Why Beginners are Key

It’s simple math. How many Swing dancers are there in LA, i.e., people who go Swing dancing regularly? Somewhere between a few hundred to a thousand max?? On the other hand, there are 18 million beginners in the LA area. Which group should you target if you want to get a big turnout?

The problem is, we advanced Swing dancers and promoters are a bit biased (perhaps unconsciously) against beginners. They are clumsy. They take up too much space. We want to see our friends, who are also great Swing dancers.

But, embracing beginners is key to getting a big turnout, or even for just maintaining your attendance as there will be natural attrition of the advanced dancers as they move away, do other things, etc.

How to Make Your Swing Dance Event Go Viral

So, here are the takeaways for how to make your Swing dance event go viral:

  1. Create an event on Facebook as far in advance as possible.
  2. Populate it with great photos and videos of people having a good time at your previous events (using a good DSLR, not a cell phone camera), and include a group selfie.
  3. Target beginners, with lessons at the beginning, or even better, throughout the night. Mention “beginners welcome” in your marketing.
  4. Make sure there is other stuff to do than just dance. Offer drinks, live band to watch, etc.. Or, have it in a location close to other fun things, like restaurants, bars, etc.
  5. Have it in a great venue which is centrally-located, easy to get to, has easy parking, and has great ambiance.
  6. Make it cheap.

And finally, you need some luck. We had been having this event for years at the Third Street Promenade, which has many of the positive qualities as downtown Culver City, but it never hit it big for us.  It only went viral when we hit the perfect storm at downtown Culver Ctiy.

Some Caveats

There are some pretty big caveats here. The first one is that our event was free and of course Swing dance promoters need to make money and can’t do this for free every time. I think the key takeaway is that for Swing dance events, demand is very dependent on price. Do your pricing calculations accordingly. I believe that one of the reasons that Lindygroove is so popular is the low price (among other things).

Second, I am assuming that you already know that good music is important, so I didn’t mention it so much. Live bands are good for drawing beginners because they can enjoy the band when they are not dancing.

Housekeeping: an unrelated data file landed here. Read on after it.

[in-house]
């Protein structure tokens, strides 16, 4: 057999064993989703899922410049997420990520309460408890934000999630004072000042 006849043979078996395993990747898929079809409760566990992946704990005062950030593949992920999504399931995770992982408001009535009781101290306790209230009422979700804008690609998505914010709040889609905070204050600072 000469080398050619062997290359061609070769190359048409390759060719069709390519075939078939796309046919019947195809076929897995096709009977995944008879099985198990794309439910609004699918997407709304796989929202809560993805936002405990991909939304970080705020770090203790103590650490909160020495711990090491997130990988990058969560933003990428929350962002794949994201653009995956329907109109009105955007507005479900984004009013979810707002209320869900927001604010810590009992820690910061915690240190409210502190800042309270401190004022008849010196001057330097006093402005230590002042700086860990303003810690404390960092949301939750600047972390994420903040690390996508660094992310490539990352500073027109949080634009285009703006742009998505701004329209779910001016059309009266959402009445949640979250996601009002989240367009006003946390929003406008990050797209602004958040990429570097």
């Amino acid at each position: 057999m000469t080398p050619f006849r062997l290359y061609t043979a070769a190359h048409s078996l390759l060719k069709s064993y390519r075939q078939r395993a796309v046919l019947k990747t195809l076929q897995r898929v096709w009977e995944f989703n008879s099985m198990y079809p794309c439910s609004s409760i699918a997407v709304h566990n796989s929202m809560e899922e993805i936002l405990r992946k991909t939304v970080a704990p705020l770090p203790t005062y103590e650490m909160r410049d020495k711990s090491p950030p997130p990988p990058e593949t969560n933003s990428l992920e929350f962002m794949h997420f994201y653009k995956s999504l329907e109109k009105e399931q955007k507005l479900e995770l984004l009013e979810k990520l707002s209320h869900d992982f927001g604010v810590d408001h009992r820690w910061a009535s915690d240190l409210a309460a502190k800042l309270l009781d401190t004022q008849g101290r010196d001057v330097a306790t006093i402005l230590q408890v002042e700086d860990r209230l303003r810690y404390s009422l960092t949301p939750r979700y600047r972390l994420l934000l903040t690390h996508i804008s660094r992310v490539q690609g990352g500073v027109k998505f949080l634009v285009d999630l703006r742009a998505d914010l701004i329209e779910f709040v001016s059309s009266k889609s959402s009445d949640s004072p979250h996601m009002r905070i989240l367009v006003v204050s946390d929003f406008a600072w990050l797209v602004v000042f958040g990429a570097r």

Conclusion

This whole experience has been pretty insane for us. I never thought we’d have 10,000 people interested in a Swing dance event, but here it is.

Unfortunately, we had to cancel our event due to overwhelming demand, but we’ll be back, probably creating an event a few days beforehand to limit attendance.

What are your thoughts?? Please comment below! – Brian


  • Lizzy

    I think you’re definitely right on all of these. Personally, I originally RSVP’d back when it was at a small-ish number, but because the event was a) in a free, public space and b) very beginner friendly, I invited a lot of my friends who live around Culver City. I could see if other people had the same thought.

    Also, the Westside is definitely underserved in terms of swing dancing!!! For once, I could actually walk somewhere to a social dance instead of either a) investing money into parking (DTLA) and drinks or b) fighting an hour and a half of traffic to make it to PBDA or down south to the OC venues.

    For all of these reason, this event was SUPER APPEALING.

    • Hi Lizzy,

      Thank you for sharing! I totally agree with you about dancing on the West Side. I’m hoping the new Soho Swing venue once a month on Sundays takes hold.

      Brian

  • Great story, great history, and very inspirational, Brian.
    At Don the Beachcomber, we do have plenty of non-dance things going on, such as the Dagger Bar where another live band performance is always underway during our swing dance events.
    The drinks are popular, as is the free parking.
    We charge a $10 cover to make sure the bands get paid what they deserve, and while we are not centrally located, the dancers always say it is worth the drive to Huntington Beach.
    We do our swing events on Fridays, and hope the dancers continue to come and enjoy great music and a good-sized dance floor, with delectable dinner available too.

    • Thanks for posting Christopher! Don the Beachcomber is a great venue!

      Thanks,
      Brian

  • The Atomic Roots Orchestra is always available for Swing Dance events. You can check them out at Hinano 15 Washington Blvd. Venice Ca. every 1st Saturday from 5:30 to 9:30pm.

    Contact John Williamson jwillia100@aol.com

    • Hi John,

      Thanks for the info. Is there a dance space there? Do any Swing dancers show up?

      Thanks,
      Brian

  • Dave Johnson

    You can always change to a large venue location, like at Alpine Village, once you believe it could be supported.
    Great article, thanks for posting!

    Best,
    Dave Johnson
    Killradio

    • Thanks for your comments Dave!

      Brian